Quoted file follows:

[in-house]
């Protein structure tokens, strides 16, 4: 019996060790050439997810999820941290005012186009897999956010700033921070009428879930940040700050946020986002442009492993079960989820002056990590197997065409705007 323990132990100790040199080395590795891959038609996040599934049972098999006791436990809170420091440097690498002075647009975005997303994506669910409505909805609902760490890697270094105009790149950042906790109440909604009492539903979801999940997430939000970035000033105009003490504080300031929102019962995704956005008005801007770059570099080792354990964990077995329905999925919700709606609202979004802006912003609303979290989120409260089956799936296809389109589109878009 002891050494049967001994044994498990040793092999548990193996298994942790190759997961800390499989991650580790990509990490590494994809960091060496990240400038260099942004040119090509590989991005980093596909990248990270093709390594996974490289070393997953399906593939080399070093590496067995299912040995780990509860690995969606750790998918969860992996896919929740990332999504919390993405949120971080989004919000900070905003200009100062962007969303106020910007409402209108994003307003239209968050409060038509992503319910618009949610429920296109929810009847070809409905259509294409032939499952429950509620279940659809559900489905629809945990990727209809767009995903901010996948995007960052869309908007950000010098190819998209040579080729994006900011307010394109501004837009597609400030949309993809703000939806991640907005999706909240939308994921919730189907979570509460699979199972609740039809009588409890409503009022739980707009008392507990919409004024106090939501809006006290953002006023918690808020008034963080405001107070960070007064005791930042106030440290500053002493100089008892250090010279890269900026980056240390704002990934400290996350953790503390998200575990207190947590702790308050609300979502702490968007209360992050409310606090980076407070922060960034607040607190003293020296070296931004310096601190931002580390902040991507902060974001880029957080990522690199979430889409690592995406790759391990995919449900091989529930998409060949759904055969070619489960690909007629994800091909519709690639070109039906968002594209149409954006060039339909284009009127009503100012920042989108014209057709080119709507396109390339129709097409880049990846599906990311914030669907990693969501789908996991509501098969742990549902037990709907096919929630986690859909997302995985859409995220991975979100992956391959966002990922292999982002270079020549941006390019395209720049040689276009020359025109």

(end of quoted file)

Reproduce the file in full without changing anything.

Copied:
[in-house]
């Protein structure tokens, strides 16, 4: 019996060790050439997810999820941290005012186009897999956010700033921070009428879930940040700050946020986002442009492993079960989820002056990590197997065409705007 323990132990100790040199080395590795891959038609996040599934049972098999006791436990809170420091440097690498002075647009975005997303994506669910409505909805609902760490890697270094105009790149950042906790109440909604009492539903979801999940997430939000970035000033105009003490504080300031929102019962995704956005008005801007770059570099080792354990964990077995329905999925919700709606609202979004802006912003609303979290989120409260089956799936296809389109589109878009 002891050494049967001994044994498990040793092999548990193996298994942790190759997961800390499989991650580790990509990490590494994809960091060496990240400038260099942004040119090509590989991005980093596909990248990270093709390594996974490289070393997953399906593939080399070093590496067995299912040995780990509860690995969606750790998918969860992996896919929740990332999504919390993405949120971080989004919000900070905003200009100062962007969303106020910007409402209108994003307003239209968050409060038509992503319910618009949610429920296109929810009847070809409905259509294409032939499952429950509620279940659809559900489905629809945990990727209809767009995903901010996948995007960052869309908007950000010098190819998209040579080729994006900011307010394109501004837009597609400030949309993809703000939806991640907005999706909240939308994921919730189907979570509460699979199972609740039809009588409890409503009022739980707009008392507990919409004024106090939501809006006290953002006023918690808020008034963080405001107070960070007064005791930042106030440290500053002493100089008892250090010279890269900026980056240390704002990934400290996350953790503390998200575990207190947590702790308050609300979502702490968007209360992050409310606090980076407070922060960034607040607190003293020296070296931004310096601190931002580390902040991507902060974001880029957080990522690199979430889409690592995406790759391990995919449900091989529930998409060949759904055969070619489960690909007629994800091909519709690639070109039906968002594209149409954006060039339909284009009127009503100012920042989108014209057709080119709507396109390339129709097409880049990846599906990311914030669907990693969501789908996991509501098969742990549902037990709907096919929630986690859909997302995985859409995220991975979100992956391959966002990922292999982002270079020549941006390019395209720049040689276009020359025109």